# Homework Help: From an integral to a gamma to a series

1. Sep 14, 2012

### deathquasar

1. The problem statement, all variables and given/known data
Using Euler's Gamma and a proper substitution prove the relation above:
$\int_0^1 1/x^x=\sum_{n=1}^\infty 1/n^n$

2. Relevant equations
How to resolve this XD?

3. The attempt at a solution

2. Sep 14, 2012

### clamtrox

Maybe you should start by expanding x-x = e -x ln x as a series and then trying to think of a nice substitution.

3. Sep 14, 2012

### deathquasar

but I've to pass through the euler's gamma representation, and expanding this function is quite horrible using taylor. I'll try anyway with your idea!,Ty!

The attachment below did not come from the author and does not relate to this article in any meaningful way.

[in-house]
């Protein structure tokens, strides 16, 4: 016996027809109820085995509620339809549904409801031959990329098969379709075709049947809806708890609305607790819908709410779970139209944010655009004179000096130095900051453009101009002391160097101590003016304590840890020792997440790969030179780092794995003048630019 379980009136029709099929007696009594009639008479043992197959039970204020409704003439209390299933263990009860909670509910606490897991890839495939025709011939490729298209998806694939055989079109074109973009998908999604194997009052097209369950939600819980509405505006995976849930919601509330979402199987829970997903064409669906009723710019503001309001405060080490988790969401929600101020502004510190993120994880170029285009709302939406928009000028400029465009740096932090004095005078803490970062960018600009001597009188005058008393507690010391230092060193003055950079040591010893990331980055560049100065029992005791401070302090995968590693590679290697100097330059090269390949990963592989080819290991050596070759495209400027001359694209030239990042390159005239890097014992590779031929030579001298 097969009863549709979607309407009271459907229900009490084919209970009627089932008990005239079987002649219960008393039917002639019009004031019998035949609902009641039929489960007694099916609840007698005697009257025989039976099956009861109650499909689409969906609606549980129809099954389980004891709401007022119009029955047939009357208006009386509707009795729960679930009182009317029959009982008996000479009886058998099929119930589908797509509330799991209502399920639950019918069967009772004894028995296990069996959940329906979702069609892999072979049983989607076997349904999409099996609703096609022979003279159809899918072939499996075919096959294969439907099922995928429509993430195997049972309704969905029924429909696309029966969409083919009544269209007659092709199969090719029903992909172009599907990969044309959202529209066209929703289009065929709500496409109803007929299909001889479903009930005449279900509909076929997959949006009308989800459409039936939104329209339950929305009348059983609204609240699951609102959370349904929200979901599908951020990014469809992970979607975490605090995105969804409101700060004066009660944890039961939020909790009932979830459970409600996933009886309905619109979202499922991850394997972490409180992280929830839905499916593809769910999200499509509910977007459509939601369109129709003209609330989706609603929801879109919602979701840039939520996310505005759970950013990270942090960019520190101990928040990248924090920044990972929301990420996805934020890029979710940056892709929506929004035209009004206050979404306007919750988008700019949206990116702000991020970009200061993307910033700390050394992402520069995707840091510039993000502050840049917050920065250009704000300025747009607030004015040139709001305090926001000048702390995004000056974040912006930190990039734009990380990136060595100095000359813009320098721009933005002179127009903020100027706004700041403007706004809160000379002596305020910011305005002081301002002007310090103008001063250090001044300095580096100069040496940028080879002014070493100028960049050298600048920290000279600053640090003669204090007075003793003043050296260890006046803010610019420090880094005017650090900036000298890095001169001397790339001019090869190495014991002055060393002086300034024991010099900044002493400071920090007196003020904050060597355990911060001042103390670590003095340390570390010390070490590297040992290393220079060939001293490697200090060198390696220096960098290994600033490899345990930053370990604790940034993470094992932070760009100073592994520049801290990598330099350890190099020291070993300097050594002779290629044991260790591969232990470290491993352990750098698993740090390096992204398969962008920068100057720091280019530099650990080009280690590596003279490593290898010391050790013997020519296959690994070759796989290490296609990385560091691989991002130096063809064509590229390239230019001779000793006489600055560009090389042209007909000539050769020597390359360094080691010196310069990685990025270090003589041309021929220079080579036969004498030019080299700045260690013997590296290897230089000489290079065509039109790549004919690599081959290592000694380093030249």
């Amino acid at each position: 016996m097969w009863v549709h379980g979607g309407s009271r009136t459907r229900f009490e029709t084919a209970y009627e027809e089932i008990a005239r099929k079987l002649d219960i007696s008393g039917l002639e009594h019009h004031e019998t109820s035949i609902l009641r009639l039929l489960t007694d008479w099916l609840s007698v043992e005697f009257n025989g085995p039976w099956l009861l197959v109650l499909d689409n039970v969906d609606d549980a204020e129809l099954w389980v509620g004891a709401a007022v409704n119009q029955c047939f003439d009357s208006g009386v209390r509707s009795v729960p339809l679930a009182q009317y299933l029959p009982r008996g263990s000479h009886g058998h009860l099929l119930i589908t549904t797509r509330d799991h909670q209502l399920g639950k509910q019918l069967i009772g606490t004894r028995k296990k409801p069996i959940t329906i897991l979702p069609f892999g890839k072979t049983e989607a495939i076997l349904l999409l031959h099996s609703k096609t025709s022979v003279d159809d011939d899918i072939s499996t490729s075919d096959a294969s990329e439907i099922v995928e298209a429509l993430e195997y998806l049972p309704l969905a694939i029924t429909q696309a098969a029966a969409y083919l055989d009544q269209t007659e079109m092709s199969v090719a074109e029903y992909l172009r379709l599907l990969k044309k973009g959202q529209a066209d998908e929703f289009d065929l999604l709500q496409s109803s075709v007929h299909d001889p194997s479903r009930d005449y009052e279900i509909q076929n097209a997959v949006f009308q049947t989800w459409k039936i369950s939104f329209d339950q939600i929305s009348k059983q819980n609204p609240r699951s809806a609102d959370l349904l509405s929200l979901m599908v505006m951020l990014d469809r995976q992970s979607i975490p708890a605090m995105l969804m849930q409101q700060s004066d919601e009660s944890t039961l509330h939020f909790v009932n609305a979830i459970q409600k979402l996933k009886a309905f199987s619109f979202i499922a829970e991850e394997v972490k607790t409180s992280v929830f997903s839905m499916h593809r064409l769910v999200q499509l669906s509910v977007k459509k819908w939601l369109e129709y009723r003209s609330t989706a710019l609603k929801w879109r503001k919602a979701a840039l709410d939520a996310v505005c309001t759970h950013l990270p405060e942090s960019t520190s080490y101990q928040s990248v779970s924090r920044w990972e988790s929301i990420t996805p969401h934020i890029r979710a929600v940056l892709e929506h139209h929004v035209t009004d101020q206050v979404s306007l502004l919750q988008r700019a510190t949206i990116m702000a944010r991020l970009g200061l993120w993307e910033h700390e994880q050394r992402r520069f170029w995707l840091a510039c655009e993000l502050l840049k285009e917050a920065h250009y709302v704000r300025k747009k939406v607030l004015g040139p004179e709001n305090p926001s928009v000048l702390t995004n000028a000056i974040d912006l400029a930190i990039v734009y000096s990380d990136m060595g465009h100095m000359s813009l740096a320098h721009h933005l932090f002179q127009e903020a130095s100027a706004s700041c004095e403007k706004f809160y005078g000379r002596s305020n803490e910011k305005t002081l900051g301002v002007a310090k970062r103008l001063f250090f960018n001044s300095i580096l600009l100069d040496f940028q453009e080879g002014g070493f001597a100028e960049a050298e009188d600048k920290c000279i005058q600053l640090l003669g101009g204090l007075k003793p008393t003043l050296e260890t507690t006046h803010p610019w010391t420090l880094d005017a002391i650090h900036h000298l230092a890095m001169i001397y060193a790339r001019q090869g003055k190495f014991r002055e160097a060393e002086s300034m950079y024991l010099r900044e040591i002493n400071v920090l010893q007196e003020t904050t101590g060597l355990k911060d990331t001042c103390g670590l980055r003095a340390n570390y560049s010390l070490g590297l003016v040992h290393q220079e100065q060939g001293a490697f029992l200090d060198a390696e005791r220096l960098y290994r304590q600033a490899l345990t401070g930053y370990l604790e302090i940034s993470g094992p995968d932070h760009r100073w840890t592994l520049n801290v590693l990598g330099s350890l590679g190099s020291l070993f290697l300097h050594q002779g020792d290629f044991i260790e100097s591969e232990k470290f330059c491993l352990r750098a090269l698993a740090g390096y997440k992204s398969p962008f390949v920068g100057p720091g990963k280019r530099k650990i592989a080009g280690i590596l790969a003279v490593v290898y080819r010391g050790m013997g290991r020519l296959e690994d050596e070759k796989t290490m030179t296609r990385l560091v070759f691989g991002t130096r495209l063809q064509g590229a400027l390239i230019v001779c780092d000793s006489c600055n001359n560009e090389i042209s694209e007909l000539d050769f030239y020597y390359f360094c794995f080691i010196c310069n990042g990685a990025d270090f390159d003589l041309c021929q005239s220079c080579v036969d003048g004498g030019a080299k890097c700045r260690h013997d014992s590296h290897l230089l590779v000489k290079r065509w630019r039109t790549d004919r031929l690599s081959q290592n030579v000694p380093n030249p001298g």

4. Sep 14, 2012

### clamtrox

Don't expand it into a full Taylor series, just the exponential. That should give you a clue what the substitution should be (remembering that you want a gamma function in the end).

5. Sep 14, 2012

### deathquasar

ok, I expanded just the exp, and now I've this, (with some transformations) and quite looks like what I want.

$\sum_1^\infty \frac{1}{n!}\int_0^\infty e^{-y(n+1)}y^n$

but now?

6. Sep 14, 2012

### clamtrox

Now do a small change of variables so you can write the integral as a gamma function

7. Sep 14, 2012

### deathquasar

ok done :D thank you very much ^^